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Anna, perhaps you can create a bit of Australia here. If you have photos of your grandmother's home, that might help, although it could also go the other way and make her more nostalgic. Same with getting photos of other places in Australia, to try to create an Australian environment in her current living situation. Perhaps you could gradually bring in or put up photos, nothing too much at one time.

I think though that I would ask the doctor who diagnosed her dementia for his/her opinion.
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I agree with the other people. Dementia is clouding your grandmother's judgement. If she is stating she wants to go 'home', that may not actually mean she wants to move. She just wants to go to a place that feels more like 'home' but that place really no longer exists. She needs to 'age in place' as much as possible. My mother, in the earlier stages of dementia, said she would like to see her sisters (who live 2000 miles away). After planning for months, we took her to see her sisters, probably for the last time, and she was ready to leave after 3-4 hours. What she said she wanted, was not based on her current reality, but some confused, ideation of her past.
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Anna77: VERY BAD IDEA for an elder to make such a drastic move! Questions to strongly consider: does she have low vision (macular degeneration), how old is she?, who is going to live with?, and a lot more! A person with dementia does not get to make decisions!
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If she has dementia, are you sure she would be ok that far away? Who would take care of her? If something happened would you be able to comfort her?
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A person under legal guardianship (court ordered) is by law considered a vulnerable adult, and the state which issued the court order for guardianship often requires notice and approval to even move a loved one out of state, let alone out of the country. Also, a move does not release you from your duties to the state which issued the order, you still have the well-being reports etc. It could be accomplished if the plan is sufficient to meet her needs as a vulnerable adult, and not just her wants.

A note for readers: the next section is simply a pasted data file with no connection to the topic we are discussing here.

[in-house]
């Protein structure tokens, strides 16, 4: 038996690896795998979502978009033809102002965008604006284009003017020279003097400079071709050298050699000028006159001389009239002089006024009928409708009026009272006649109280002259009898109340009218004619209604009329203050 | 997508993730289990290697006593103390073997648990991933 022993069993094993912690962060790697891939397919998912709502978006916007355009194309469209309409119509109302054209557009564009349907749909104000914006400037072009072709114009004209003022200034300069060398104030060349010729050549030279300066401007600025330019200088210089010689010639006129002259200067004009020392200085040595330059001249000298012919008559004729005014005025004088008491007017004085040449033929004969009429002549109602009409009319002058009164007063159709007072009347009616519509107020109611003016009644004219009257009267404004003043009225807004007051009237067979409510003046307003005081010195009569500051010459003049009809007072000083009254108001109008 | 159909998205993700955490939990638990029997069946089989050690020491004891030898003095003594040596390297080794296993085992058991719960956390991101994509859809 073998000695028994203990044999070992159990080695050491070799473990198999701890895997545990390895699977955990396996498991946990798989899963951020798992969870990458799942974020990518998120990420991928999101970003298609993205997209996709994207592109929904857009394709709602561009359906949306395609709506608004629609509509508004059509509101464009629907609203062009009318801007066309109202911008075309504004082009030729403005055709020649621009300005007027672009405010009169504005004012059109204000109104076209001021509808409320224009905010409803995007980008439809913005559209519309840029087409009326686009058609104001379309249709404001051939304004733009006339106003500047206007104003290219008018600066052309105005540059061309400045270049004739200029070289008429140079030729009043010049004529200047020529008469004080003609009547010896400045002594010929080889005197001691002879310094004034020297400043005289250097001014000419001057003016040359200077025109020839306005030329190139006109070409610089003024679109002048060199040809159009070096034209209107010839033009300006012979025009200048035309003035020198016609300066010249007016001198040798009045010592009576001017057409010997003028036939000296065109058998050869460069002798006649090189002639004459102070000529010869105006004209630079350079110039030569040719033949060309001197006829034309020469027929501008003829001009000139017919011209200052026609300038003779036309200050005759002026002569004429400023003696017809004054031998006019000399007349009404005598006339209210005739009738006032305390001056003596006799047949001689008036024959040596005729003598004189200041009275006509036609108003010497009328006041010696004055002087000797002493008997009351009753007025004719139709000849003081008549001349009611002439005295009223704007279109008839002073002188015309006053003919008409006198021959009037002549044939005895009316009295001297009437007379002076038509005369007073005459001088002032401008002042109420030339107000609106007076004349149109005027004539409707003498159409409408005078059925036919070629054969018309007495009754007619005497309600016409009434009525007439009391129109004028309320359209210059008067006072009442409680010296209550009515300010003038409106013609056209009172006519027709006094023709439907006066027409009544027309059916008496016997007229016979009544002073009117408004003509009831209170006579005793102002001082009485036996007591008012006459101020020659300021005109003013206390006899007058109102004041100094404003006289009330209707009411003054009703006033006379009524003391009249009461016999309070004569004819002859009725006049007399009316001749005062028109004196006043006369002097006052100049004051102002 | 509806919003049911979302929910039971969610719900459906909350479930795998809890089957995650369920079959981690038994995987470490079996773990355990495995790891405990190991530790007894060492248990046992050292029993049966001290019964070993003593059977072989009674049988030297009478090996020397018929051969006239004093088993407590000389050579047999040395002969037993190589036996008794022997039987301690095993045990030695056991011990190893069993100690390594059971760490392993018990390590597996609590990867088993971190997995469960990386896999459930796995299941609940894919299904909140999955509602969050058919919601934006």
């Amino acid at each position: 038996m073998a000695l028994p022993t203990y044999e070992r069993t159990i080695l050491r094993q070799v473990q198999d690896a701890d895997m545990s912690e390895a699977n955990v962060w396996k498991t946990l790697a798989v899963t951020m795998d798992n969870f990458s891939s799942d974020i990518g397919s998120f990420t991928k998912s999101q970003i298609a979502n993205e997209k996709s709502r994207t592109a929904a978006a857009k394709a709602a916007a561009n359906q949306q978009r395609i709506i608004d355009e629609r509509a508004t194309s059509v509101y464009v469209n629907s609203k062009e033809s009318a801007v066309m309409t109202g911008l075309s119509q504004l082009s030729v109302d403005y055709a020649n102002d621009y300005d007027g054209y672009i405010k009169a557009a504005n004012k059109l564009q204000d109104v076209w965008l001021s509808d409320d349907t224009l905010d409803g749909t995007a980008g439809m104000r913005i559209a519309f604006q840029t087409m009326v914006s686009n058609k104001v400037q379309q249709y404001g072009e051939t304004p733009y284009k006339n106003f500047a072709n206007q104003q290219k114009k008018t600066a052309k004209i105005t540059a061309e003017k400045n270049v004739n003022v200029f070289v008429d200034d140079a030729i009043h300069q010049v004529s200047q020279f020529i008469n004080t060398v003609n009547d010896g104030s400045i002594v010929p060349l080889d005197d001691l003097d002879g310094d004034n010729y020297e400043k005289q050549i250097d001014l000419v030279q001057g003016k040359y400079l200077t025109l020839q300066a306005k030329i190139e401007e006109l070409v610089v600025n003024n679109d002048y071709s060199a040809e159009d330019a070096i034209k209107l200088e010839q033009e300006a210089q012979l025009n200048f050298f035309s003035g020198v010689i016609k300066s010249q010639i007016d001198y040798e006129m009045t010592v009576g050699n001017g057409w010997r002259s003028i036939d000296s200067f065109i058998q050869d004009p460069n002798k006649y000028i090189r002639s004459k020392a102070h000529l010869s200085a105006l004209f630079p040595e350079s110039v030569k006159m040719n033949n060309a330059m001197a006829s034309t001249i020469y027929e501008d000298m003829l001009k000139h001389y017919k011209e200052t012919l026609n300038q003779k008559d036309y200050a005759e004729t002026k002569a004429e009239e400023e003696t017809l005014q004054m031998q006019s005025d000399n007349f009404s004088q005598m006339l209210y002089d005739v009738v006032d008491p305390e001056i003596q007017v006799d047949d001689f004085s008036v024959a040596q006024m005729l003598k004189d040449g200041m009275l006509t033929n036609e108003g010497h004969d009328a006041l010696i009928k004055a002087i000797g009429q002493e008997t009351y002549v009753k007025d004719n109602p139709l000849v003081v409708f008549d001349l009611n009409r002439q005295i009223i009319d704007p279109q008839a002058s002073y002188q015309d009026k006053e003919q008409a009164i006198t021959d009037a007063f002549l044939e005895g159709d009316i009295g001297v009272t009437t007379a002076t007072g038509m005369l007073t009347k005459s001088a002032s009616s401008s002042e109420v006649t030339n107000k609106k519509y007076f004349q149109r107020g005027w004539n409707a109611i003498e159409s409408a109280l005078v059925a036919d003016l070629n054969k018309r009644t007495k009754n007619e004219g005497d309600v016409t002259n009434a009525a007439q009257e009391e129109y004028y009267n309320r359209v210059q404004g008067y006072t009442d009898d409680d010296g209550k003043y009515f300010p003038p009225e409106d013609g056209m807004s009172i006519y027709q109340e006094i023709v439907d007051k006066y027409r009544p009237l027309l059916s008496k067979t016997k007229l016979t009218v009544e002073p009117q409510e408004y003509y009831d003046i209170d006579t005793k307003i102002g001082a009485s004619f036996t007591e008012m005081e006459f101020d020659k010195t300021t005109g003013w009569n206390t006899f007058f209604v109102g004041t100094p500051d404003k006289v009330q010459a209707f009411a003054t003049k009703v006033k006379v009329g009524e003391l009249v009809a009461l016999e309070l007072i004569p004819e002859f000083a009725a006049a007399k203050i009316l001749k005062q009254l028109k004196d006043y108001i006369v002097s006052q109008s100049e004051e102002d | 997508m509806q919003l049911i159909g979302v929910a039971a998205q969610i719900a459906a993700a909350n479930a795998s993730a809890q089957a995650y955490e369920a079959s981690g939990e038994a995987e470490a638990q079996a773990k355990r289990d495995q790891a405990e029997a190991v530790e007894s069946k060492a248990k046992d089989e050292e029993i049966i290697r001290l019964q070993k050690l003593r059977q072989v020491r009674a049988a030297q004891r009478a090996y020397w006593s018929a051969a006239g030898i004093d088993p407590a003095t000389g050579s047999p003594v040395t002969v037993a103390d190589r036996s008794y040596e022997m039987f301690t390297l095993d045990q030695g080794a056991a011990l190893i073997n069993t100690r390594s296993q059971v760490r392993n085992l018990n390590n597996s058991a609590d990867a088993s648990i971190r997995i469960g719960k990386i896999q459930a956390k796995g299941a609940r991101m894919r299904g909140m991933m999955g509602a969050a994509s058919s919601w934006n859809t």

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If your grandmother wants to cash out her investment and move to Australia, I'm sure there are ways she can do it especially with global banking, but since you write that she has dementia, I would wonder if this is a real desire or a imaginary longing for home.

For someone with dementia to move from (I assume) the US to Australia is a major move and could cause the dementia to advance.

Are you her financial/legal guardian? Do you also handle her medical issues? If so, I would write a letter to the doctor who diagnosed dementia and ask his/her thoughts.

Does she have relatives, a home, a place to live in Australia? If not, would she literally be all alone by herself? Are you as her guardian going with her? That's a pretty frightening thought for a GM with dementia.

More details would help get more precise answers, though, especially Sunnygirl's questions on the legal issues and guardianship venue.
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I'm not sure what you are referring to. Does she live in Australia now? Was the guardianship set up in Australia or trust? Without knowing more, I would say that a consultation with an attorney in the country in question would be a good start. As her guardian, there are legal requirements for what you are supposed to do. An attorney could point that out to you and explain how it might apply to your case.
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